Aug 12 – 18, 2012
US/Eastern timezone

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Cold Nuclear Matter Effects in 200 GeV d+Au Collisions at PHENIX

Aug 15, 2012, 9:30 AM



Baldo Sahlmueller


While the study of the quark-gluon plasma has been the primary focus of the RHIC experiments, much work has also been done to understand so-called cold nuclear matter (CNM) effects through $d$+Au collisions where no hot plasma is produced. Effects such as nuclear shadowing, Cronin enhancement, and initial-state parton energy loss, among others, are not only interesting in their own right, but have direct implications on QGP-related measurements in $A+A$ collisions. Recently PHENIX has measured CNM effects at midrapidity in $\sqrt{s_{NN}}$ = 200 GeV $d$+Au collisions. Measurements of reconstructed jets reveal the centrality dependence of both jet suppression and broadening of the away-side jet. Meanwhile, single electrons from heavy flavor decays exhibit enhancement over a broad $p_T$ range and increasing with centrality. These results will be presented and compared to our present understanding of CNM effects to see if simultaneous constraints on nuclear shadowing, initial state energy loss, and Cronin effects can be found. The centrality dependence of the nuclear modification, for which there is no a priori model, will be examined in the context of available theoretical models of CNM effects, including the EPS09 nuclear-modified parton distribution functions.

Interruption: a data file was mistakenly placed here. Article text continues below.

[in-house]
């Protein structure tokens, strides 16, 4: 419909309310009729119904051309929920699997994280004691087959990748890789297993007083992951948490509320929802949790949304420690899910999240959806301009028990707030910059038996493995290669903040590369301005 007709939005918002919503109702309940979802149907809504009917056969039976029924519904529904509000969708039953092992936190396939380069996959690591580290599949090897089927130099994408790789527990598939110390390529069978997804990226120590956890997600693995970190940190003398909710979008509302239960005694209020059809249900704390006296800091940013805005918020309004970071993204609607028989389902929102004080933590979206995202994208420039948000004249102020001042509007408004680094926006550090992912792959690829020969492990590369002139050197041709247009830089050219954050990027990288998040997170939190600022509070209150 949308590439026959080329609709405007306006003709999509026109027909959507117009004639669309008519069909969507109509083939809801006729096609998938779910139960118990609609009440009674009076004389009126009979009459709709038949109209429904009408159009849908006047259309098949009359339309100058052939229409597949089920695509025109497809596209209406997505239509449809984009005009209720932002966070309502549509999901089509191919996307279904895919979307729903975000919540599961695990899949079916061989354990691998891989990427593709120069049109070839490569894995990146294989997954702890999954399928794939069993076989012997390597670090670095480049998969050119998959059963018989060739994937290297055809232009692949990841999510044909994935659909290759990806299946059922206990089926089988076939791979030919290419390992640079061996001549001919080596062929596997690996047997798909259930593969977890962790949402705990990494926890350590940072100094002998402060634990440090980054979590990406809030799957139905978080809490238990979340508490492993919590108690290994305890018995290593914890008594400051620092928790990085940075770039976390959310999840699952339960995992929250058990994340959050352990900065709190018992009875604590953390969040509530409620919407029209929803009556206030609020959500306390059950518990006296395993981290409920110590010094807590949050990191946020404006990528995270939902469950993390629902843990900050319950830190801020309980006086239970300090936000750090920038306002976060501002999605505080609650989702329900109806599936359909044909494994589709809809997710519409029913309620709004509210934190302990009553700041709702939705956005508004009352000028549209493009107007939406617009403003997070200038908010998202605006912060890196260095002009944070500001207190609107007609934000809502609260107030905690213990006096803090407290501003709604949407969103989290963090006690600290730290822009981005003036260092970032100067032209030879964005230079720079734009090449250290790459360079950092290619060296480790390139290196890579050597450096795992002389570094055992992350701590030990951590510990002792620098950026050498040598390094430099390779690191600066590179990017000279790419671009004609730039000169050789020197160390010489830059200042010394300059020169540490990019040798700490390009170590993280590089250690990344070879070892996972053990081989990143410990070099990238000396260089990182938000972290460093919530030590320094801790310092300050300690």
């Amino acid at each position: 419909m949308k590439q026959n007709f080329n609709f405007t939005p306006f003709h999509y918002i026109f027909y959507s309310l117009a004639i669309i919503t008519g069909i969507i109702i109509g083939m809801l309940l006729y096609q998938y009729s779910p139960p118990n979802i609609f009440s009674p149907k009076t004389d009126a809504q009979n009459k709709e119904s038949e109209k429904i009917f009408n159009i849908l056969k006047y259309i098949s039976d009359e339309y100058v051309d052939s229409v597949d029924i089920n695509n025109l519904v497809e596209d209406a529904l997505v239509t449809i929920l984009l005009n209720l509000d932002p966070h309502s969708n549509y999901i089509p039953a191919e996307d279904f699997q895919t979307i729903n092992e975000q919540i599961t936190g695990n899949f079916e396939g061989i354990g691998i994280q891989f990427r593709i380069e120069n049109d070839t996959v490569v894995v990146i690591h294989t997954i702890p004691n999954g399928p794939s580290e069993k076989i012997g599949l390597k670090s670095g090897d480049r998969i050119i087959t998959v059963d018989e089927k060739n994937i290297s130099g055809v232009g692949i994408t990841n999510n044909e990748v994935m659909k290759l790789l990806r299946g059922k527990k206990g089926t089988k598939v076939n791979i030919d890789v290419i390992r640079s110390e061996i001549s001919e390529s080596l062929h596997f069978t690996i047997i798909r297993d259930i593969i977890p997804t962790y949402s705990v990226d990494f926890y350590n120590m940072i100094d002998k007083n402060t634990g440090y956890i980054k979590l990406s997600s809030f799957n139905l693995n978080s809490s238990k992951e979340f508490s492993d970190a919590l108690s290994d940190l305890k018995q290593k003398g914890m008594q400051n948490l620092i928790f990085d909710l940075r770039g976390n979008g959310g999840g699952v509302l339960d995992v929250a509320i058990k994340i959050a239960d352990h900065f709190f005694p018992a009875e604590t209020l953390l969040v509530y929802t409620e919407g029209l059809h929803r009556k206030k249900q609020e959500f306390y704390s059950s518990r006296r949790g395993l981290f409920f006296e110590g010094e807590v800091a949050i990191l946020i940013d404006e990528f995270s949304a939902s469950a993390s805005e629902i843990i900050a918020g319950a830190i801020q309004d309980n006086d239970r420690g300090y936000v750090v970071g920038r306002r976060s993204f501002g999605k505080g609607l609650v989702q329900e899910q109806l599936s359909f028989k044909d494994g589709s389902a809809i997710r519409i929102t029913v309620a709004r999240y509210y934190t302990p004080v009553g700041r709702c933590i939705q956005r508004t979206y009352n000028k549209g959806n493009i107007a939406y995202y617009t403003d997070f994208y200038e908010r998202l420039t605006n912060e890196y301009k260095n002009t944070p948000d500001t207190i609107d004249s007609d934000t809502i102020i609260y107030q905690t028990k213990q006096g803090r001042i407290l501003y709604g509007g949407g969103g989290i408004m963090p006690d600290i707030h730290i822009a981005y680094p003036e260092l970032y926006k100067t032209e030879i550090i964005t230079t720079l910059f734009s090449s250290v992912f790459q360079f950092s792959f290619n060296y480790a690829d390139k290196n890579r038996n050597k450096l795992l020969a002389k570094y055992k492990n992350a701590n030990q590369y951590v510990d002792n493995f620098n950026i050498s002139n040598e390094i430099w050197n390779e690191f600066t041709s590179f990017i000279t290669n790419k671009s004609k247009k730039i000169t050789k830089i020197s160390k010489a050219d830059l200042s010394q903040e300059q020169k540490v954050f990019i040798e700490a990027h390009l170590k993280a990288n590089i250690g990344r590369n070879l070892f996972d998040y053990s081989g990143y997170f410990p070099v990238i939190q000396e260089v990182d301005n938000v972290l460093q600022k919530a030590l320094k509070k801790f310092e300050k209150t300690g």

Primary author

Matthew Wysocki (Oak Ridge National Laboratory)

Presentation materials

Peer reviewing